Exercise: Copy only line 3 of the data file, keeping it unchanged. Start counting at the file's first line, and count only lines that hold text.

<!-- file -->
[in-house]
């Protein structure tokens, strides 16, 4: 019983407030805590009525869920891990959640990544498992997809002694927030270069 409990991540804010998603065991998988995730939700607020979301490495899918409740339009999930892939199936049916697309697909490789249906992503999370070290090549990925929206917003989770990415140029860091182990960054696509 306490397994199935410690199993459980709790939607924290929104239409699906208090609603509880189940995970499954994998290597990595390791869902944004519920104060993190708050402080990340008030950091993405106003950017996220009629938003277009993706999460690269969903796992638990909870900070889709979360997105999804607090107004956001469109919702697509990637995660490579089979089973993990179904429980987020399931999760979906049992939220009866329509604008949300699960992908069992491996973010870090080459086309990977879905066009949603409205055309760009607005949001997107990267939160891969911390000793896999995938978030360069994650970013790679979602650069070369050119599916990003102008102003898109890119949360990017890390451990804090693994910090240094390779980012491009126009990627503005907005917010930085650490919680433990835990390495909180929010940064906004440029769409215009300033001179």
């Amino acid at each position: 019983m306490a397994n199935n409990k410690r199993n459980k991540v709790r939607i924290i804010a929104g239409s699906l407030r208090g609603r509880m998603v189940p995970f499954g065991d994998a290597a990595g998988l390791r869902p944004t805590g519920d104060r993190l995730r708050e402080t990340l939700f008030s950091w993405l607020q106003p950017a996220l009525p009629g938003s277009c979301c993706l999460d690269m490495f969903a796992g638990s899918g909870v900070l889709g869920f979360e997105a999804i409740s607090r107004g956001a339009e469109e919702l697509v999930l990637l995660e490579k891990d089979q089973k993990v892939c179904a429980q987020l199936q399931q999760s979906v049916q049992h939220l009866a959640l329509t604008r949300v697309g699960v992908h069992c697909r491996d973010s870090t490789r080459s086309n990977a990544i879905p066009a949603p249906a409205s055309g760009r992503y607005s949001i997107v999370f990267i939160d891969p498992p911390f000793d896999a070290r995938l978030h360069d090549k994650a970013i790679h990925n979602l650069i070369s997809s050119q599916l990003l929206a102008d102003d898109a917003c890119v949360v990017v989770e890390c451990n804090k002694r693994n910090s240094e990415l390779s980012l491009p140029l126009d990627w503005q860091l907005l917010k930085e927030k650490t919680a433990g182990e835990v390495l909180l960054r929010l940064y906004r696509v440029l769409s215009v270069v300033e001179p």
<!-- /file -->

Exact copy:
């Amino acid at each position: 019983m306490a397994n199935n409990k410690r199993n459980k991540v709790r939607i924290i804010a929104g239409s699906l407030r208090g609603r509880m998603v189940p995970f499954g065991d994998a290597a990595g998988l390791r869902p944004t805590g519920d104060r993190l995730r708050e402080t990340l939700f008030s950091w993405l607020q106003p950017a996220l009525p009629g938003s277009c979301c993706l999460d690269m490495f969903a796992g638990s899918g909870v900070l889709g869920f979360e997105a999804i409740s607090r107004g956001a339009e469109e919702l697509v999930l990637l995660e490579k891990d089979q089973k993990v892939c179904a429980q987020l199936q399931q999760s979906v049916q049992h939220l009866a959640l329509t604008r949300v697309g699960v992908h069992c697909r491996d973010s870090t490789r080459s086309n990977a990544i879905p066009a949603p249906a409205s055309g760009r992503y607005s949001i997107v999370f990267i939160d891969p498992p911390f000793d896999a070290r995938l978030h360069d090549k994650a970013i790679h990925n979602l650069i070369s997809s050119q599916l990003l929206a102008d102003d898109a917003c890119v949360v990017v989770e890390c451990n804090k002694r693994n910090s240094e990415l390779s980012l491009p140029l126009d990627w503005q860091l907005l917010k930085e927030k650490t919680a433990g182990e835990v390495l909180l960054r929010l940064y906004r696509v440029l769409s215009v270069v300033e001179p």